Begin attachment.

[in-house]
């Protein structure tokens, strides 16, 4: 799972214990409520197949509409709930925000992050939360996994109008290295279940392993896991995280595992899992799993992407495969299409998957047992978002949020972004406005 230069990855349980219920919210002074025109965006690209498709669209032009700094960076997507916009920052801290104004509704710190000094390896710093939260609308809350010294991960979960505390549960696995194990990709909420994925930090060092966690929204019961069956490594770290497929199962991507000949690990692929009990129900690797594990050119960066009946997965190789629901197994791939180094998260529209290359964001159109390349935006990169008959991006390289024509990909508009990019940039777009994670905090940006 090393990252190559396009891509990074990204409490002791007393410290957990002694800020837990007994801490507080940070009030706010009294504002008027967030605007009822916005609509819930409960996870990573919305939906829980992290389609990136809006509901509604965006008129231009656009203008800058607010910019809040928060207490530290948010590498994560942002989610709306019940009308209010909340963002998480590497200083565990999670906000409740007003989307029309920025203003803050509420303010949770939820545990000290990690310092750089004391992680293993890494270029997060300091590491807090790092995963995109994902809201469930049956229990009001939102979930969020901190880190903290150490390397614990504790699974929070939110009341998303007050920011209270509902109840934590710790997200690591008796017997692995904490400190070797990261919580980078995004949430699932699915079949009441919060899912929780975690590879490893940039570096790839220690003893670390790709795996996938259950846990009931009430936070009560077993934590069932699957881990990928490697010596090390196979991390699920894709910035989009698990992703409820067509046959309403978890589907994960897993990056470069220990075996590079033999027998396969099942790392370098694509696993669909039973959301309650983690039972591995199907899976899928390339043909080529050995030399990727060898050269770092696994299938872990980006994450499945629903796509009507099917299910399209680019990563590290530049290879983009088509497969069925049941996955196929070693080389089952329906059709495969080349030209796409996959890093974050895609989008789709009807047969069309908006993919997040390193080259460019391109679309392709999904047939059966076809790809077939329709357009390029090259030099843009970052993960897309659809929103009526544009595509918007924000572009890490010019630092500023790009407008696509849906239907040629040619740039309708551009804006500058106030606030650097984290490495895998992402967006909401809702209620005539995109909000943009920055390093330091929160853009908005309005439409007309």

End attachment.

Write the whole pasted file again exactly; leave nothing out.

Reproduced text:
[in-house]
């Protein structure tokens, strides 16, 4: 799972214990409520197949509409709930925000992050939360996994109008290295279940392993896991995280595992899992799993992407495969299409998957047992978002949020972004406005 230069990855349980219920919210002074025109965006690209498709669209032009700094960076997507916009920052801290104004509704710190000094390896710093939260609308809350010294991960979960505390549960696995194990990709909420994925930090060092966690929204019961069956490594770290497929199962991507000949690990692929009990129900690797594990050119960066009946997965190789629901197994791939180094998260529209290359964001159109390349935006990169008959991006390289024509990909508009990019940039777009994670905090940006 090393990252190559396009891509990074990204409490002791007393410290957990002694800020837990007994801490507080940070009030706010009294504002008027967030605007009822916005609509819930409960996870990573919305939906829980992290389609990136809006509901509604965006008129231009656009203008800058607010910019809040928060207490530290948010590498994560942002989610709306019940009308209010909340963002998480590497200083565990999670906000409740007003989307029309920025203003803050509420303010949770939820545990000290990690310092750089004391992680293993890494270029997060300091590491807090790092995963995109994902809201469930049956229990009001939102979930969020901190880190903290150490390397614990504790699974929070939110009341998303007050920011209270509902109840934590710790997200690591008796017997692995904490400190070797990261919580980078995004949430699932699915079949009441919060899912929780975690590879490893940039570096790839220690003893670390790709795996996938259950846990009931009430936070009560077993934590069932699957881990990928490697010596090390196979991390699920894709910035989009698990992703409820067509046959309403978890589907994960897993990056470069220990075996590079033999027998396969099942790392370098694509696993669909039973959301309650983690039972591995199907899976899928390339043909080529050995030399990727060898050269770092696994299938872990980006994450499945629903796509009507099917299910399209680019990563590290530049290879983009088509497969069925049941996955196929070693080389089952329906059709495969080349030209796409996959890093974050895609989008789709009807047969069309908006993919997040390193080259460019391109679309392709999904047939059966076809790809077939329709357009390029090259030099843009970052993960897309659809929103009526544009595509918007924000572009890490010019630092500023790009407008696509849906239907040629040619740039309708551009804006500058106030606030650097984290490495895998992402967006909401809702209620005539995109909000943009920055390093330091929160853009908005309005439409007309």